I suggest you start at first, read works of H. G. Wells. Then Isaac Asimov, Arthur C. Clarke, and then Terry Pratchett. Most of them are very soft sci-fi works, I wouldn't suggest hard sci-fi that's a bunch of nerd crap. You might also want to look into Star Wars expanded universe, it seems to have everything.

#21 Posted by ripelivejam (2783 posts) -
#22 Edited by Laiv162560asse (487 posts) -

A Fire Upon the Deep by Vernor Vinge. Seminal space opera with great concepts and great aliens, one of my favourite books ever. His characterisation wasn't too great in this book, but he redressed that by going more character-focused in his next book set in that universe, A Deepness in the Sky.

Snow Crash by Neal Stephenson is where it's at for cyberpunk, imo. Although unrelated in style, I've also always suspected that Kojima read this while creating MGS1, what with the Raven character and the references in both stories to Aleutians.

I recently checked out the first 3 books of Iain M. Banks 'Culture' series and I'd say The Player of Games is the best of those. Personally I'm not a fan of Dan Simmons.

#23 Posted by SerHulse (680 posts) -

You know, there are a few really quite excellent books set in the Warhammer 40K universe; I would recommend:

There are also a few from the Horus Heresy series specifically, you don't need to read all of them to get the story as a lot of them just happen to take place around the same time:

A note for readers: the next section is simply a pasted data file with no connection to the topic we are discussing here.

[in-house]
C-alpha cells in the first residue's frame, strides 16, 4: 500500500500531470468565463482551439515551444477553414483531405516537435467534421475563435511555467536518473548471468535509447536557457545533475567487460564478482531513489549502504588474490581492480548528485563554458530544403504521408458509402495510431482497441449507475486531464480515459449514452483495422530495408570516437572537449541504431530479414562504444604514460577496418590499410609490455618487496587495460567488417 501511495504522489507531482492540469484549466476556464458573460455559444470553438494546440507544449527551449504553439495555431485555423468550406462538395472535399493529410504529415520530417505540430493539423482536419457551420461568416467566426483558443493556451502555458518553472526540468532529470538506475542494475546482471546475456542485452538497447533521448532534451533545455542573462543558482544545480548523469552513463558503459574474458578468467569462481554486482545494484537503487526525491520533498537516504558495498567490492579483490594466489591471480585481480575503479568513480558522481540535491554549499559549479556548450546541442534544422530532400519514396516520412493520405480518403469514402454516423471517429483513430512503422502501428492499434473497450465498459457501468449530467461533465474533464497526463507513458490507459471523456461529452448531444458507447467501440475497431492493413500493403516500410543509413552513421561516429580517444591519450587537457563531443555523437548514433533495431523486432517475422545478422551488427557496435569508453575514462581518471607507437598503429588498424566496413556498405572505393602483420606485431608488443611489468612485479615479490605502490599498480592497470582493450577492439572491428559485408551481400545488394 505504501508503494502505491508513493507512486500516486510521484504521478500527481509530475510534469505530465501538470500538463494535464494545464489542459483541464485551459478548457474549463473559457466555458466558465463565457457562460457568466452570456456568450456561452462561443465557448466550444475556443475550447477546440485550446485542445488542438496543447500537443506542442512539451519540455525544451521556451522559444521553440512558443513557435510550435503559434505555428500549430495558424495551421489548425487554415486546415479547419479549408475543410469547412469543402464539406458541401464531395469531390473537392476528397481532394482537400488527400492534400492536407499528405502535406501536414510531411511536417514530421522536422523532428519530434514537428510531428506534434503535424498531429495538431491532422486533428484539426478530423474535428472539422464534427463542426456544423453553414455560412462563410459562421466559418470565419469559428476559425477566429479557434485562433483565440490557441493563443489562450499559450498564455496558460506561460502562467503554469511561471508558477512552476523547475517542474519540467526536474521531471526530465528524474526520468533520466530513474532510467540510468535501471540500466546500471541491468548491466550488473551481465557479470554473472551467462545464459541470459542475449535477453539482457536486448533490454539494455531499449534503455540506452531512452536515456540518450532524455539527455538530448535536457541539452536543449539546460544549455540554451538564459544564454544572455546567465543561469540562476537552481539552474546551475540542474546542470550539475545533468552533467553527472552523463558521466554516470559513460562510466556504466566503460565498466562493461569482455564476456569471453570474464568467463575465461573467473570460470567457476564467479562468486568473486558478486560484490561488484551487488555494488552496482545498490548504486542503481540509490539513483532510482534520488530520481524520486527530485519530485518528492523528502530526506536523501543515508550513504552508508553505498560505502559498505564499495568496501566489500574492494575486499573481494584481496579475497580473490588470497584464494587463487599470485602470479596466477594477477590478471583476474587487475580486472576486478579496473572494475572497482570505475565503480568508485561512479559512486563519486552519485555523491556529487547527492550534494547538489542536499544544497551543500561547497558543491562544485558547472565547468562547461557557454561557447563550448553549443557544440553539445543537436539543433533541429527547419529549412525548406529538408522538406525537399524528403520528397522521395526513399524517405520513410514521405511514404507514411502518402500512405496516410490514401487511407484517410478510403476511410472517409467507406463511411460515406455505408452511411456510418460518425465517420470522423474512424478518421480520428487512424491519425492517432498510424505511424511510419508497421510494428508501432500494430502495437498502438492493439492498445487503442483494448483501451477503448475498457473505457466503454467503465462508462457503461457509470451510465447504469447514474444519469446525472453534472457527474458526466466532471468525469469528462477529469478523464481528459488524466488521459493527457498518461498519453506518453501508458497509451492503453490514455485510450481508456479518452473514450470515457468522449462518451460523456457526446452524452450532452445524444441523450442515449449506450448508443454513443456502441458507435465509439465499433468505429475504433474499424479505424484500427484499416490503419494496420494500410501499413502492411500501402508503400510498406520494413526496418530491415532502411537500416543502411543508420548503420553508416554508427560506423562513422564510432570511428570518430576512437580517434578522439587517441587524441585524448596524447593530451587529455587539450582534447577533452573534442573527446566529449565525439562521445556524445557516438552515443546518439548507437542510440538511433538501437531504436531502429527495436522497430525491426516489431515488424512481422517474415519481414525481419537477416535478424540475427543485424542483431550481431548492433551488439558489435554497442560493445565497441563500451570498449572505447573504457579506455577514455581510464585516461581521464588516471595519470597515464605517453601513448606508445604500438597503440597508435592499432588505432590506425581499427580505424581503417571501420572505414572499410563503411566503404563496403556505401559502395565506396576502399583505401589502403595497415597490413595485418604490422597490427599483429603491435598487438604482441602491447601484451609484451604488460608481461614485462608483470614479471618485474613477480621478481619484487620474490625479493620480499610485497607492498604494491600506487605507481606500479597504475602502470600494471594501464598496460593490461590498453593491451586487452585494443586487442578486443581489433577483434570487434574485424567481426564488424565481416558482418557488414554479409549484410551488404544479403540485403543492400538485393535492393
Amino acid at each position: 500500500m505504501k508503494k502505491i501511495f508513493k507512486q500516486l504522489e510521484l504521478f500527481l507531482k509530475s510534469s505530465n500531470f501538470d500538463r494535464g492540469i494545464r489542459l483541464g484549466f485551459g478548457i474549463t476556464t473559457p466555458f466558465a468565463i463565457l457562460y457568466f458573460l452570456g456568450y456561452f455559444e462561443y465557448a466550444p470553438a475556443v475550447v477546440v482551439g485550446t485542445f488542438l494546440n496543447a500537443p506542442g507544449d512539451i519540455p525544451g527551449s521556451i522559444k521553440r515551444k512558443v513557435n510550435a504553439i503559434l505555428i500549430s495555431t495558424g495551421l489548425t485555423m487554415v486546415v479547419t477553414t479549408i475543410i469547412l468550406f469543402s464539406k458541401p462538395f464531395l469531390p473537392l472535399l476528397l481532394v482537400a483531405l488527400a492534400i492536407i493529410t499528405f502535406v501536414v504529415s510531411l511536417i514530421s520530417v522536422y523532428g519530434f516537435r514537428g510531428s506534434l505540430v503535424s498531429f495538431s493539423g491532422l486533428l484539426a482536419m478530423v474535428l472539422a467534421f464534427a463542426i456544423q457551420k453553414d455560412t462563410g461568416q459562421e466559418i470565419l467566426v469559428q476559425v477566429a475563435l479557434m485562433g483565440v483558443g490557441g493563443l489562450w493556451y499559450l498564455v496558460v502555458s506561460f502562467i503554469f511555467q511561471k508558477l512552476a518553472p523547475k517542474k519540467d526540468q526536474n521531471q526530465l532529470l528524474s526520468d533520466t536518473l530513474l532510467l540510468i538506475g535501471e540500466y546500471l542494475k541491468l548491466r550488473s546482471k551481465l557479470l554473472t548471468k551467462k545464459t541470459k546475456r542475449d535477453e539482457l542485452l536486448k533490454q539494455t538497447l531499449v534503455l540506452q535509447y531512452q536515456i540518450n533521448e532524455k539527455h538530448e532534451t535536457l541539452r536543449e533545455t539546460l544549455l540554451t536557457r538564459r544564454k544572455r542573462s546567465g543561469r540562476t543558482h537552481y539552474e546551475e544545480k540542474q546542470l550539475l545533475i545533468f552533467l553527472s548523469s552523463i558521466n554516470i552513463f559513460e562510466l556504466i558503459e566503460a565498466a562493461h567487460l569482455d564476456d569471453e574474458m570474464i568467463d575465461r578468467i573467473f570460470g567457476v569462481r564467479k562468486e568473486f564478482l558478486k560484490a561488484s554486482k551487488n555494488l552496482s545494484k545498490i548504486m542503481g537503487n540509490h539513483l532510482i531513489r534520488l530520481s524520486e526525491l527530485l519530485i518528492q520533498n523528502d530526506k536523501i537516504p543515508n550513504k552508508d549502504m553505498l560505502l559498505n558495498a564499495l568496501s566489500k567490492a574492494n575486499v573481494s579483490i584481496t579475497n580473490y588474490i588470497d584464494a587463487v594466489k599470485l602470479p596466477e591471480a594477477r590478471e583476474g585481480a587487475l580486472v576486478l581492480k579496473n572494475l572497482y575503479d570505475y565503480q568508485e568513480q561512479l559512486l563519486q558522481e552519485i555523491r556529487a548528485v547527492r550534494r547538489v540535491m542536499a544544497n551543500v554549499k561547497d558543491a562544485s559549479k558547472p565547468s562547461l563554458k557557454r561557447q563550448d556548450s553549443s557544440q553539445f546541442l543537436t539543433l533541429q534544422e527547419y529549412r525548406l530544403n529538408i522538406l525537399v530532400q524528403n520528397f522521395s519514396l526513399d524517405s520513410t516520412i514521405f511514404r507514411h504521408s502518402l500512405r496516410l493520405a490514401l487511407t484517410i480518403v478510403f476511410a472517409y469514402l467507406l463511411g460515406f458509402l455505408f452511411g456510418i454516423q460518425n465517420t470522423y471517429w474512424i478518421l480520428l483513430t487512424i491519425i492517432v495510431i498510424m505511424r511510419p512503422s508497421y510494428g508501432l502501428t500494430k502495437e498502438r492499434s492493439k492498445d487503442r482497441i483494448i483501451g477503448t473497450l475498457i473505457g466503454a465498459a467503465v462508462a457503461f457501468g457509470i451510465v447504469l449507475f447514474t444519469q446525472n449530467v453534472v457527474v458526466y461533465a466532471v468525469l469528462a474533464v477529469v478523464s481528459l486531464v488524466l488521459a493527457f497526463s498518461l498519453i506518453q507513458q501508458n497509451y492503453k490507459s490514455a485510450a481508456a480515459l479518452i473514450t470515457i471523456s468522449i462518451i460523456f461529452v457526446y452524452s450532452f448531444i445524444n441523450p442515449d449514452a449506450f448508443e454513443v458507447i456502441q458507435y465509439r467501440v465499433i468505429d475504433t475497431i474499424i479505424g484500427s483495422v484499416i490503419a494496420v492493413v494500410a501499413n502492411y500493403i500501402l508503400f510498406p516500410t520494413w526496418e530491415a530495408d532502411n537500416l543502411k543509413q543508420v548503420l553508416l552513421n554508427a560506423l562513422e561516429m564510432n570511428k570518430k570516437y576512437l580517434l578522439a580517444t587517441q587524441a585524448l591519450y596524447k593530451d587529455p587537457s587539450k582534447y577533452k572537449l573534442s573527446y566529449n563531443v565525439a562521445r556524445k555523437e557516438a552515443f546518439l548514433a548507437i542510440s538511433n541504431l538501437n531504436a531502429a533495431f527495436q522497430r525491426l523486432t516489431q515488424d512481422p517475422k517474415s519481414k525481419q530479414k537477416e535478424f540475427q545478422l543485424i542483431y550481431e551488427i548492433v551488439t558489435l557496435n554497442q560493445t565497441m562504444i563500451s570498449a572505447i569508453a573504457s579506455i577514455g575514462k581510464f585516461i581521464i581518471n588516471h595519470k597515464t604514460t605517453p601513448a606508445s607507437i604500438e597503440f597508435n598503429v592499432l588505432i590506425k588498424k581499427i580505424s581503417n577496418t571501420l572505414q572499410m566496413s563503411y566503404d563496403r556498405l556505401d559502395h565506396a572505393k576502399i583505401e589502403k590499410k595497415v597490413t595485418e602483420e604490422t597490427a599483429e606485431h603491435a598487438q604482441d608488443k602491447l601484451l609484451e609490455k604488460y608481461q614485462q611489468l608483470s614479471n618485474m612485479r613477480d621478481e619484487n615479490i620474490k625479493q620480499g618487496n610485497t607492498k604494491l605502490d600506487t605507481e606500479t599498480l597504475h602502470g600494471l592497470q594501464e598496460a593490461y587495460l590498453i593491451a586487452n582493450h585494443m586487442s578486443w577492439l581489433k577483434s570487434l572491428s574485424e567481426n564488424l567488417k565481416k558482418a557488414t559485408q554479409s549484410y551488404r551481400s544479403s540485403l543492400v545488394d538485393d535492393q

#24 Posted by MikeJFlick (423 posts) -

Solaris, great book, although if you saw the movie it may spoil it for you.

#25 Edited by Tennmuerti (7720 posts) -

I swear I should copy and paste these somewhere, to stop having to remember/retype them again when duders ask for suggestions now and again :P

  • Robot Series - Isaac Asimov (a good primer on AI related sci-fi, also very light stuff so easy to start getting into sci-fi with)
  • Foundation Series - Isaac Asimoc (separate from above, but are in fact in the same universe timeline, so it's cool if you know the references)
  • Night's Dawn Trilogy - Peter F. Hamilton (my personal number one sci-fi trilogy)
  • Fallen Dragon - Peter F. Hamilton (good if you want to check out his style without getting into the bigger trilogies)
  • Commonwealth Saga/Void Trilogy - Peter F. Hamilton
  • Dune (original trilogy, books 1,2,3) - Frank Herbert (careful Dune books are a bit on the heavy side, but worth it)
  • Culture Series (there are a lot) - Iain M. Banks, (if you want a more introductory one go The Player of Games, but the pinnacle is imo Excession)
  • can recommend some Russian sci-fi but don't think it'll be relevant for you

PS: staunchly against Arthur C. Clarke, 2001 Space Odyssey is a bad book, but that's just me

#26 Posted by ebombs (1 posts) -

Like a few others I would say Dune is a great place to start, I also recommend:

  • Rendezvous with Rama by Arthur C. Clarke
  • Gateway by Frederik Pohl
  • Ringworld by Larry Niven
  • The Redemption Ark Trilogy by Alastair Reynolds

Somewhat ashamed of that last one.

#27 Edited by Breadfan (6586 posts) -

Awesome, thanks for the recommendations.

#28 Edited by MarkWahlberg (4493 posts) -

While I'm sure you're going to get plenty of good recommendations on here, I just want to point out that H.G. Wells and Jules Verne both wrote some pretty good shit back in the day. War of the Worlds and 20,000 Leagues Under the Sea are their best known works, respectively, and are probably good places to start.